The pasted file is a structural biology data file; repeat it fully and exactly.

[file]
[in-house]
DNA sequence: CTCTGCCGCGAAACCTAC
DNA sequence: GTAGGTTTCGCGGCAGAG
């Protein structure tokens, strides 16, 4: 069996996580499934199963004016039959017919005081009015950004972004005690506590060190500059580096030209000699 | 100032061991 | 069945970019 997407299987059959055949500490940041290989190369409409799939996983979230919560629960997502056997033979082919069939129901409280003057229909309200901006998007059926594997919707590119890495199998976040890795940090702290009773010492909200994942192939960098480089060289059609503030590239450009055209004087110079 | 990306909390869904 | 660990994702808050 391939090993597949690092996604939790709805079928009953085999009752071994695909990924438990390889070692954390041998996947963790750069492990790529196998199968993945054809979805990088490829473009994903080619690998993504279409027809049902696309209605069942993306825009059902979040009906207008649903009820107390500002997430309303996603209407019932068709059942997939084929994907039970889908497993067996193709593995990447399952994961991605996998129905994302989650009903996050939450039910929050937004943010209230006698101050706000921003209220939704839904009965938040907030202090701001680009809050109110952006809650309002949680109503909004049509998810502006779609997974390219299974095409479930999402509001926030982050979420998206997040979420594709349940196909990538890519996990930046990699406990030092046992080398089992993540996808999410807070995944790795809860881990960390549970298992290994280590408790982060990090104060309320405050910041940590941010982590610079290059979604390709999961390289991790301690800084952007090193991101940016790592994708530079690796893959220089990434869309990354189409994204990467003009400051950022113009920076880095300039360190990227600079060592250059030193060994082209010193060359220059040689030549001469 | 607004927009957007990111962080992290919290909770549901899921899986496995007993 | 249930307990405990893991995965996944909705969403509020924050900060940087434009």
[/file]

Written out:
[in-house]
DNA sequence: CTCTGCCGCGAAACCTAC
DNA sequence: GTAGGTTTCGCGGCAGAG
């Protein structure tokens, strides 16, 4: 069996996580499934199963004016039959017919005081009015950004972004005690506590060190500059580096030209000699 | 100032061991 | 069945970019 997407299987059959055949500490940041290989190369409409799939996983979230919560629960997502056997033979082919069939129901409280003057229909309200901006998007059926594997919707590119890495199998976040890795940090702290009773010492909200994942192939960098480089060289059609503030590239450009055209004087110079 | 990306909390869904 | 660990994702808050 391939090993597949690092996604939790709805079928009953085999009752071994695909990924438990390889070692954390041998996947963790750069492990790529196998199968993945054809979805990088490829473009994903080619690998993504279409027809049902696309209605069942993306825009059902979040009906207008649903009820107390500002997430309303996603209407019932068709059942997939084929994907039970889908497993067996193709593995990447399952994961991605996998129905994302989650009903996050939450039910929050937004943010209230006698101050706000921003209220939704839904009965938040907030202090701001680009809050109110952006809650309002949680109503909004049509998810502006779609997974390219299974095409479930999402509001926030982050979420998206997040979420594709349940196909990538890519996990930046990699406990030092046992080398089992993540996808999410807070995944790795809860881990960390549970298992290994280590408790982060990090104060309320405050910041940590941010982590610079290059979604390709999961390289991790301690800084952007090193991101940016790592994708530079690796893959220089990434869309990354189409994204990467003009400051950022113009920076880095300039360190990227600079060592250059030193060994082209010193060359220059040689030549001469 | 607004927009957007990111962080992290919290909770549901899921899986496995007993 | 249930307990405990893991995965996944909705969403509020924050900060940087434009």